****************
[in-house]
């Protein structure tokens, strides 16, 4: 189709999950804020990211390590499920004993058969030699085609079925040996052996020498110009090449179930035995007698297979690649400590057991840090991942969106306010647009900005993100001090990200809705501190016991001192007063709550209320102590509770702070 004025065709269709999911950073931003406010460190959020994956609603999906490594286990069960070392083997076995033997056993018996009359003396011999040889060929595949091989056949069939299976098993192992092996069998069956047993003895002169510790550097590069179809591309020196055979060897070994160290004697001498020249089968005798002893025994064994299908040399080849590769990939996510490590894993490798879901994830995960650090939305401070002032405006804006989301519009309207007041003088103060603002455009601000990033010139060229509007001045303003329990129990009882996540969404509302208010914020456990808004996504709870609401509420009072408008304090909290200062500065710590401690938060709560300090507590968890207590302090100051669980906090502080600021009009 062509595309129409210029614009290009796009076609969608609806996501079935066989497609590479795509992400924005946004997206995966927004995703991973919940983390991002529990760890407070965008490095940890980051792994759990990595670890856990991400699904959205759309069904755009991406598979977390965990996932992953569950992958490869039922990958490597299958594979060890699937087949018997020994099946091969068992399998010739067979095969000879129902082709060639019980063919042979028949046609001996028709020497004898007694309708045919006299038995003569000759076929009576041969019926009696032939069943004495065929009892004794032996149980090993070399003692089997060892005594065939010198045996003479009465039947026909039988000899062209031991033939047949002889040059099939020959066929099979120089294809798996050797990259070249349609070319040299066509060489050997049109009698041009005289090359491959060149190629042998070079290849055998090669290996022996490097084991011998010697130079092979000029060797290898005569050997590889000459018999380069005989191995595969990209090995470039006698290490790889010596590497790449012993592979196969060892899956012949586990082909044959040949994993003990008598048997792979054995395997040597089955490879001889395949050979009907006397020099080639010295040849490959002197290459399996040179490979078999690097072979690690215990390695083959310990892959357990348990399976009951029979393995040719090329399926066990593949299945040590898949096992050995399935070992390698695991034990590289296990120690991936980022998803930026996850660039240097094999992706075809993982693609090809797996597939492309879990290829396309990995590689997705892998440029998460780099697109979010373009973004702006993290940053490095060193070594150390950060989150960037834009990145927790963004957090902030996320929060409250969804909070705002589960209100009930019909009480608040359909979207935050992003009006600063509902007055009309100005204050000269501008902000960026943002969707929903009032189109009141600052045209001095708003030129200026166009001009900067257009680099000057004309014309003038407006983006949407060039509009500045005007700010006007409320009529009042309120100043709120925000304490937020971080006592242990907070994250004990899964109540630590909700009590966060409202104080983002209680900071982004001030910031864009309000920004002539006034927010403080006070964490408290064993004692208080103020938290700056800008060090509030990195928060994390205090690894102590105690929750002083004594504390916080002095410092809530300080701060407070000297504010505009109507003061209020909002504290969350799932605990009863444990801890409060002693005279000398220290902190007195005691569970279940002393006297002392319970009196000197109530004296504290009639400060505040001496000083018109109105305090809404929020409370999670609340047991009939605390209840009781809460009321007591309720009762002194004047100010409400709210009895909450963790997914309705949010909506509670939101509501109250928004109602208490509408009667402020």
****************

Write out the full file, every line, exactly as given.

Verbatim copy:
[in-house]
């Protein structure tokens, strides 16, 4: 189709999950804020990211390590499920004993058969030699085609079925040996052996020498110009090449179930035995007698297979690649400590057991840090991942969106306010647009900005993100001090990200809705501190016991001192007063709550209320102590509770702070 004025065709269709999911950073931003406010460190959020994956609603999906490594286990069960070392083997076995033997056993018996009359003396011999040889060929595949091989056949069939299976098993192992092996069998069956047993003895002169510790550097590069179809591309020196055979060897070994160290004697001498020249089968005798002893025994064994299908040399080849590769990939996510490590894993490798879901994830995960650090939305401070002032405006804006989301519009309207007041003088103060603002455009601000990033010139060229509007001045303003329990129990009882996540969404509302208010914020456990808004996504709870609401509420009072408008304090909290200062500065710590401690938060709560300090507590968890207590302090100051669980906090502080600021009009 062509595309129409210029614009290009796009076609969608609806996501079935066989497609590479795509992400924005946004997206995966927004995703991973919940983390991002529990760890407070965008490095940890980051792994759990990595670890856990991400699904959205759309069904755009991406598979977390965990996932992953569950992958490869039922990958490597299958594979060890699937087949018997020994099946091969068992399998010739067979095969000879129902082709060639019980063919042979028949046609001996028709020497004898007694309708045919006299038995003569000759076929009576041969019926009696032939069943004495065929009892004794032996149980090993070399003692089997060892005594065939010198045996003479009465039947026909039988000899062209031991033939047949002889040059099939020959066929099979120089294809798996050797990259070249349609070319040299066509060489050997049109009698041009005289090359491959060149190629042998070079290849055998090669290996022996490097084991011998010697130079092979000029060797290898005569050997590889000459018999380069005989191995595969990209090995470039006698290490790889010596590497790449012993592979196969060892899956012949586990082909044959040949994993003990008598048997792979054995395997040597089955490879001889395949050979009907006397020099080639010295040849490959002197290459399996040179490979078999690097072979690690215990390695083959310990892959357990348990399976009951029979393995040719090329399926066990593949299945040590898949096992050995399935070992390698695991034990590289296990120690991936980022998803930026996850660039240097094999992706075809993982693609090809797996597939492309879990290829396309990995590689997705892998440029998460780099697109979010373009973004702006993290940053490095060193070594150390950060989150960037834009990145927790963004957090902030996320929060409250969804909070705002589960209100009930019909009480608040359909979207935050992003009006600063509902007055009309100005204050000269501008902000960026943002969707929903009032189109009141600052045209001095708003030129200026166009001009900067257009680099000057004309014309003038407006983006949407060039509009500045005007700010006007409320009529009042309120100043709120925000304490937020971080006592242990907070994250004990899964109540630590909700009590966060409202104080983002209680900071982004001030910031864009309000920004002539006034927010403080006070964490408290064993004692208080103020938290700056800008060090509030990195928060994390205090690894102590105690929750002083004594504390916080002095410092809530300080701060407070000297504010505009109507003061209020909002504290969350799932605990009863444990801890409060002693005279000398220290902190007195005691569970279940002393006297002392319970009196000197109530004296504290009639400060505040001496000083018109109105305090809404929020409370999670609340047991009939605390209840009781809460009321007591309720009762002194004047100010409400709210009895909450963790997914309705949010909506509670939101509501109250928004109602208490509408009667402020």